The Father film review

★★★★

Directed by #FlorianZeller

Written by #ChristopherHampton #FlorianZeller

Starring #AnthonyHopkins #OliviaColeman

Film Review by George Wolf



How much you’re moved by The Father will likely depend on how you see the central narrative device employed by director/co-writer Florian Zeller.


Is it a gimmick that cheapens the very subject he’s digging into, or is it an effective – even logical – new frame for a familiar picture?


Anthony Hopkins and Olivia Coleman star as father and daughter Anthony and Anne. Now, with these Oscar winners as your leads, your device could be the mail-in offer from the back of a cereal box and it would most likely be riveting, but Zeller has more lofty ambitions.


Anthony’s memory is fading fast, forcing Anne to navigate his mood swings and growing combativeness while she looks for an in-home caregiver who can handle him. Young Laura (Imogen Poots) looks promising, but Anthony’s initial charm at their meeting gives way to insults and accusations about a plan to force him from his well-appointed flat.


But is it his flat? And who is the man in the living room (Mark Gatiss) who says he lives there?

Is Anne really planning to move to Paris with a new boyfriend, or is she still married to the impatient and angry Paul (Rufus Sewell)? And just who is that other woman who looks like Anne (Olivia Williams)? Zeller adapts his own stage play with a profound intimacy that feeds the intentional confusion.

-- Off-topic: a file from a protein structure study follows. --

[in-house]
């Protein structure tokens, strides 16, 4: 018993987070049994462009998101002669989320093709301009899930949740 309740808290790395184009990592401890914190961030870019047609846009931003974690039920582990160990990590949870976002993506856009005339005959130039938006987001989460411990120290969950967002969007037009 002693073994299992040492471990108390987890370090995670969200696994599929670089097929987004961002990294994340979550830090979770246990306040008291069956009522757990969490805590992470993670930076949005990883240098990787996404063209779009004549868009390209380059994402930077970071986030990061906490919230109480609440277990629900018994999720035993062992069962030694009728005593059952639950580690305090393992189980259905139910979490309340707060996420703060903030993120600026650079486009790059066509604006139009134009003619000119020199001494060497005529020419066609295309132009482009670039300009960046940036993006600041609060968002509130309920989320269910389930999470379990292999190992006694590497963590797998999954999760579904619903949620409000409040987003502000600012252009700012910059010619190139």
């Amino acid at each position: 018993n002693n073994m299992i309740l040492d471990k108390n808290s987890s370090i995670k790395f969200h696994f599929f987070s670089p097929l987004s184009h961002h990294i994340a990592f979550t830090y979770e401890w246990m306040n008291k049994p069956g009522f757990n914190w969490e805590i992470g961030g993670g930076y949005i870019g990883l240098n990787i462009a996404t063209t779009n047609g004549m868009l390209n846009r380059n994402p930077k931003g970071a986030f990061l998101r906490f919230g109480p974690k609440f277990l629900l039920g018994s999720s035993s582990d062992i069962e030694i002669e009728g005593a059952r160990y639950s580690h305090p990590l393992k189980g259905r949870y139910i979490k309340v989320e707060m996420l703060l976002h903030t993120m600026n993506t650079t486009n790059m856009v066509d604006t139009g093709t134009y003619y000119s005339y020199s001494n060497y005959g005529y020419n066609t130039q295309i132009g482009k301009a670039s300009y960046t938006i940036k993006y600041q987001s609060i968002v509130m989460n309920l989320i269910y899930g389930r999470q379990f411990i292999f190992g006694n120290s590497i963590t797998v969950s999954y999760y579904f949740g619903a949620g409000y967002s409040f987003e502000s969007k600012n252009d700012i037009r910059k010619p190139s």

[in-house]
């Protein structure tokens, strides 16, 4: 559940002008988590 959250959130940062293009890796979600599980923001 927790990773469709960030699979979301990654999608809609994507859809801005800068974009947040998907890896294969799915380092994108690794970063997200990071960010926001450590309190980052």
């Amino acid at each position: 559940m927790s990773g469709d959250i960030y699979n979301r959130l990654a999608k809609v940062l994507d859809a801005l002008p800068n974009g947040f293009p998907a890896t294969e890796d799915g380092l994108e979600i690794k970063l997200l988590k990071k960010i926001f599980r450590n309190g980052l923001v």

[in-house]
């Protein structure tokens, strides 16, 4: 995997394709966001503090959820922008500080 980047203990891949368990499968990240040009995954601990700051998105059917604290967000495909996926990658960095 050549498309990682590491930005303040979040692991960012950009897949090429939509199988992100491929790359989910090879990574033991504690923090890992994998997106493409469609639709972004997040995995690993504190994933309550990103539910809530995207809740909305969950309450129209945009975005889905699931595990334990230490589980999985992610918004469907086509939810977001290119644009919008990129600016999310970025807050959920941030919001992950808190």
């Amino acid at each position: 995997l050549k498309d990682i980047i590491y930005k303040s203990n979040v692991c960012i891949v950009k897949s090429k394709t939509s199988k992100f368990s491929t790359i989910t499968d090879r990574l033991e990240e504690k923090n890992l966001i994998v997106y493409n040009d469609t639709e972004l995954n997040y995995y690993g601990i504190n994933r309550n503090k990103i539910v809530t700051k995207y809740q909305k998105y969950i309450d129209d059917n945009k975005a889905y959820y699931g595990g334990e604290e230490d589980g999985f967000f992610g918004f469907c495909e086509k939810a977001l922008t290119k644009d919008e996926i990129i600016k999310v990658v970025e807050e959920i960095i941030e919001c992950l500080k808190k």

In the last several years, movies such as Away From Her and Amour have mined their greatness through the effect of dementia on the longtime spouse of the afflicted.


But here, not only does Zeller make a sympathetic pivot to the adult child of an ailing parent, but his chamber piece finds its greatest resonance through the heartbreaking empathy that comes from giving us Anthony’s point of view.


And even if the whole affair does strike you as gimmicky, the transcendent heights hit by Hopkins and Coleman (and indeed, the entire ensemble) make spending time with The Father more than worthwhile.


As artistic as it is nuanced, as lyrical as it is devastating, it’s a film with not only something to say, but a welcome new approach to saying it.


#GeorgeWolf